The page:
18 But not a hair of your head shall be lost.
19 By your patience possess your souls.

As stated above, some of these indicators may precede the actual seven-year tribulation, but certainly characterize those first 3 1/2 years. So to be clear, Jesus' characterization of this period is sequential - making Matthew 24:4-14, Mark 13:5-13 and Luke 21:8-19 a picture of life during the tribulation leading up to the midpoint of the seven-year period. The exact middle of the tribulation appears in Matthew 24:15, Mark 13:14 and Luke 21:20 (see below).

Thus, the seven-year tribulation is divided up into two distinct periods in prophetic scripture - the first 3 1/2 years and the last 3 1/2 years. The events prophesied by Jesus to take place in the first half are tumultuous, but are mild by comparison to those which are prophesied for the second half. The beginning of the second half is marked by the man students of prophecy generally refer to as the Antichrist (see below) moving into the rebuilt Temple and demanding that he be worshipped as God. Since that event is not marked in these passages until Matthew 24:15, Mark 13:14 and Luke 21:20 (see below), it is logical to assume that all of the events prior to these milestone verses take place either in the first half of the tribulation or perhaps some of them even before the rapture of the church altogether. All this passage tells us is that they take place prior to the second half of the tribulation period.

Here's what Jesus says will characterize this period, the first half of the seven-year tribulation:

As I indicated, some of these events may take place prior to the rapture of the church, but not necessarily. What these passages tell us for certain is that these will be the conditions that will exist during the first half of the tribulation.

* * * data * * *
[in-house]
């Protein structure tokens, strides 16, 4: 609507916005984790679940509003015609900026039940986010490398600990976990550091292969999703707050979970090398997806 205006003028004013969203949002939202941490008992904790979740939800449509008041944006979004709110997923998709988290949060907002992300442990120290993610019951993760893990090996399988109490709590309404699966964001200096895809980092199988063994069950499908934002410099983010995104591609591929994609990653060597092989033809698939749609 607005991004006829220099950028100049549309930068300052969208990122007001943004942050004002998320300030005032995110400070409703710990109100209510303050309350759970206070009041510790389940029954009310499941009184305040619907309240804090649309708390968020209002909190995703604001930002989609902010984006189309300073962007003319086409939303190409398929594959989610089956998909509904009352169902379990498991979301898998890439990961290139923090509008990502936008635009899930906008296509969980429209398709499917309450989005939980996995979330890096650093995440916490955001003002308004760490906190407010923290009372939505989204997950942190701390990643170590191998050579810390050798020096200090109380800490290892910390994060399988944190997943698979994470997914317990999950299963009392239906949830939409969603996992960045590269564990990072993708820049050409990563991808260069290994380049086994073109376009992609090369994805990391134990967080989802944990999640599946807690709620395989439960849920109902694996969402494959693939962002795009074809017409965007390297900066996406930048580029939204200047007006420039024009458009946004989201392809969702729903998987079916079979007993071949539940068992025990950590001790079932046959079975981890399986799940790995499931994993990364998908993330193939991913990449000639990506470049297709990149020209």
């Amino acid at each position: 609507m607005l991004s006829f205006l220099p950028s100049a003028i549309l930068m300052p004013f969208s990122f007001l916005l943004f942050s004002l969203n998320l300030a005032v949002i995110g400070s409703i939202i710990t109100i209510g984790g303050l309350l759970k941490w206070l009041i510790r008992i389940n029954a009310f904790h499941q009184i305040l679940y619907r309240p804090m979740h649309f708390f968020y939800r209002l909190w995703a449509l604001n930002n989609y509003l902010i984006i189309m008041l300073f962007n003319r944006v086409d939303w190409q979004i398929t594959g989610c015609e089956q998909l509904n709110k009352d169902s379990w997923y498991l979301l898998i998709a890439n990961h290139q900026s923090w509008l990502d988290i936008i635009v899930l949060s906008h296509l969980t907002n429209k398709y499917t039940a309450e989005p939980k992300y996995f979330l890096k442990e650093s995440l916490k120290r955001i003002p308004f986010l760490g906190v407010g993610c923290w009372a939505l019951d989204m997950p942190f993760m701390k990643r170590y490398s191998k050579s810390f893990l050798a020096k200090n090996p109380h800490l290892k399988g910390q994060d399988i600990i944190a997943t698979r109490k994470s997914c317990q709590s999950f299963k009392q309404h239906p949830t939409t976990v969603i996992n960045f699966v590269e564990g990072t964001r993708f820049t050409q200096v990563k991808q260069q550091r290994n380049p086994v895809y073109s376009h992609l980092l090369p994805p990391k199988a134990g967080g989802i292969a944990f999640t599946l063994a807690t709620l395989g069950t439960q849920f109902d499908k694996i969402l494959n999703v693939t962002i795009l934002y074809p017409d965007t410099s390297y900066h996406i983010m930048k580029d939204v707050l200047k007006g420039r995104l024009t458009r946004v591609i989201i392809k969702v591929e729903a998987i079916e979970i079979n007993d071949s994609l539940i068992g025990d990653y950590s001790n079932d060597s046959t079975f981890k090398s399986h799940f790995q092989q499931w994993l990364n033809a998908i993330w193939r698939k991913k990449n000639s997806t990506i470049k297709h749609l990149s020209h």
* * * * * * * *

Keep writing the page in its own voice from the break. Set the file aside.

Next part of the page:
Matthew 24:13 has been frequently misused by those looking for ammunition in their attempt to prove that one may lose one's salvation. One's salvation may not be lost. The notion that it can be lost flies in the face of the whole unconditional-covenant theology clearly outlined in both the Old Testament and New Testament. Salvation is an unconditional covenant that God makes with each Believer at the time when he trusts Jesus Christ as his personal savior. That covenant cannot be broken; from that time forward, God deals with Believers as his children. For more information on this special relationship between God and the Believer, see the article entitled "Trial versus Chastisement" by clicking here.

Now, let's explain Matthew 24:13, "But he who endures to the end shall be saved." First of all, understand that this is a tribulation-period verse - spoken immediately before Jesus explains the "abomination of desolation" which we know takes place at the half-way point of the tribulation, seen in Matthew 24:15 and Mark 13:14 (see below). That, in itself, removes it from applicability to spiritual salvation prior to the rapture of Believers. But wait! There's more. In Mark's parallel of this passage, he leads into it with verse 13:10, "And the gospel must first be preached to all the nations." Matthew makes that statement in verse 24:14. This is a direct reference to the 144,000 Jewish witnesses who are sealed by God during the tribulation period seen in Revelation 7:1-8 (see notes) and Revelation 14:1-5 (see notes) for the purpose of evangelizing the world. In Luke's parallel to this passage in verse 21:18, we see that Jesus makes it clear that he's talking about the physical salvation (i.e. deliverance from physical death) of these 144,000 Jewish witnesses when he says, "But not a hair of your head shall be lost." So, you see, this verse has nothing whatsoever to do with spiritual salvation during the present dispensation of grace. To misuse it as such is to do a disservice to scriptural context.

Here's the Antichrist (Matthew 24:15-31; Mark 13:14-27; Luke 21:20-28)

Matthew
Mark
Luke
15 ¶ “Therefore when you see the ‘abomination of desolation,’ spoken of by Daniel the prophet, standing in the holy place” (whoever reads, let him understand),